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Wednesday, November 21, 2007
Professional Grade: An 11th-hour deal

By Tristan H. Cockcroft
ESPN.com

Tick, tock … Tick, tock … BONG! (and repeat 11 more times).

And so, the trade deadline -- at least in standard ESPN leagues -- came and went this Wednesday, noon ET. Hopefully you got your last-minute deals in!

I know I did. Scrambling to deal off my tight-end depth was my midweek project in the GMC Professional Grade League. For those who might not remember, I acquired an extra tight end, Jeremy Shockey, from Nando Di Fino (3-8, 10th, beat Scott Engel, 84-73, in Week 11) as part of a larger deal we swung between Weeks 8 and 9, giving me a tough choice to make each week between Shockey and Tony Gonzalez. Dealing one off was a priority. Who needs two starter-caliber tight ends? As I always say, never, ever waste roster spots, so spinning one of them off was my goal.

On Wednesday, with 20 minutes to go until the deadline, I found my trading partner: Matthew Berry (7-3-1, 2nd) who beat me for the second time this season, 114-89, in Week 11. From his seat on a plane, Berry wrapped up our negotiations that began the night before around the midnight hour, completing the league's final deal:

Gonzalez for Anquan Boldin.

"I did the deal because I have the wide receiver depth to do so and wanted to improve my one weak area," said Berry. "Plus, Boldin's hip is still a bit of a concern.

Granted, by making the deal, I've significantly improved Berry's chances of winning it all. Tight end was one of two weak spots for him -- team defense is arguably the other -- and he's the "lucky" owner of Tom Brady. (I put quotes around "lucky" if only because his drafting Brady meant he saw something in him, yet obviously he couldn't have expected this.) To this point, Berry had suffered through Todd Heap's hamstring troubles, needing to scrounge through the waiver wire to find one-week subs like Donald Lee (Week 5) Eric Johnson (Week 7), Kyle Brady (Week 8) and Leonard Pope (Week 11).

Still, while Berry stands a better chance at winning it all, it's not as if this changes his chances of getting to our playoffs; he's already clinched one division and at least a No. 2 seed. And in the playoffs themselves, experienced owners know how unpredictable the results can be, so I'm hardly worried about what Gonzalez might do for Berry in Weeks 14-17. If I qualify and then face him, I can fret about that then.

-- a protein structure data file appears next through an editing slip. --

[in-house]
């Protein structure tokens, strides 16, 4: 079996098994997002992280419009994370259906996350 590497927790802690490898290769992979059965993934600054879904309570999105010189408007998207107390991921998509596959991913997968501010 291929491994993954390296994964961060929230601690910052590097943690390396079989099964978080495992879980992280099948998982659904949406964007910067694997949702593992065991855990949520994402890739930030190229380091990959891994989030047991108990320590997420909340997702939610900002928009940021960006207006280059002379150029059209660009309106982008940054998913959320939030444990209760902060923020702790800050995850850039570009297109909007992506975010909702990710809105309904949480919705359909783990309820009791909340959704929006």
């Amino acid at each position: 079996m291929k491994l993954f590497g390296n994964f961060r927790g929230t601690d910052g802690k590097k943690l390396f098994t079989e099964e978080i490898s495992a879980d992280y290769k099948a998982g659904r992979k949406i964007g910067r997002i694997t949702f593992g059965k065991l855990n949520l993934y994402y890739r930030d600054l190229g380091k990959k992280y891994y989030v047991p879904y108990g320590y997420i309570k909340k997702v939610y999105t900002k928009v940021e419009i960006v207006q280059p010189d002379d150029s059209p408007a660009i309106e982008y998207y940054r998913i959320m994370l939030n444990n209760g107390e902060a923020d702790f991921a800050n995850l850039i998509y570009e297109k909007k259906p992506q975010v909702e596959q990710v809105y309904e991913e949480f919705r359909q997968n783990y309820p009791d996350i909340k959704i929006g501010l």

On my end, adding Boldin adds more depth at wide receiver, with fellow Cardinal Larry Fitzgerald plus D.J. Hackett, Marvin Harrison (on whom I'm really not counting the rest of the year) and Roy Williams my other options. Add that to two starter-caliber quarterbacks, and three starter-caliber running backs, and there's enough there to exploit matchups. Oh, did I mention how much I like Arizona's remaining schedule (versus 49ers, versus Browns, at Seahawks, at Saints, versus Falcons, versus Rams)?

Call it a hunch, but something tells me Howie Schwab (8-3, 1st, beat Nate Ravitz, 96-73, in Week 11) might not be too pleased with me next time we speak. Schwab is the only other team to have clinched a playoff spot, though he has yet to lock up his division. Still, with the playoffs officially in his future, he's got one plan for December: Take Berry down.

"[My playoff] opponent means little except for Berry," Schwab said. "I should have beat him in Week 1 and I beat him last year. I would like to take him in the playoffs."

A Berry-Schwab finals showdown, incidentally, would be filled with Patriots-related story lines. While Berry owns Brady, Schwab puts his playoff stock in the hands of Brady's No. 1 target, Randy Moss. Berry, by the way, owns Wes Welker.

The Playoff Picture

  • Ken Daube (6-5, 3rd, lost to Eric Karabell, 106-76), currently locked into the No. 3 playoff seed, has some serious concerns about his chances at actually qualifying. With a tough schedule that features Schwab in Week 12 and Ravitz (4-5-2, 5th, lost to Schwab, 96-73, in Week 11) in Week 13, Daube has his work cut out for him.

    "I don't feel all too comfortable with my prospects for winning either of my next two games," he said. "I wish I could trust Steve Smith or David Patten but both do nothing but burn me whenever I start them."

    Daube mentions his one glimmer of hope, though: Jamal Lewis and his fabulous remaining schedule (versus Texans, at Cardinals, at Jets, versus Bills, at Bengals, versus 49ers). I'm in agreement with him; if Daube is to stick in the playoff picture, he'll need more performances from Lewis like his Week 11 (18 fantasy points). I bet he's up to the challenge.

  • With his win over Daube in Week 11, Karabell (6-5, 4th) is now in the driver's seat in terms of playoff positioning. With wins in six of his last eight games, and upcoming matchups with sub-.500 teams (Christopher Harris and Di Fino), Karabell stands a good chance at earning at least a No. 4 seed. For those of you quick to bail on an 0-3 team to start the season, let Karabell's example demonstrate how comebacks do happen!

    "[My team] still isn't scoring many points, but any team with a good quarterback and LaDainian Tomlinson can compete, I guess," Karabell said, neglecting to mention he owns two good quarterbacks, Drew Brees and Tony Romo.

    Incredibly, Karabell sports the third-lowest scoring team in the league (886 points), and has been outscored for the year by 102 points. Ah, good fortune. Still, of his Week 12 dilemmas, his toughest is having to use the Patriots' defense, which hosts his Eagles.

    "I always separate fantasy and reality," he said. "I know the Eagles are going to get trounced by the Patriots, and won't give a second thought to leaving the Patriots' defense in there. I'll still root for the Eagles in real life anyway to cover the 45-point spread."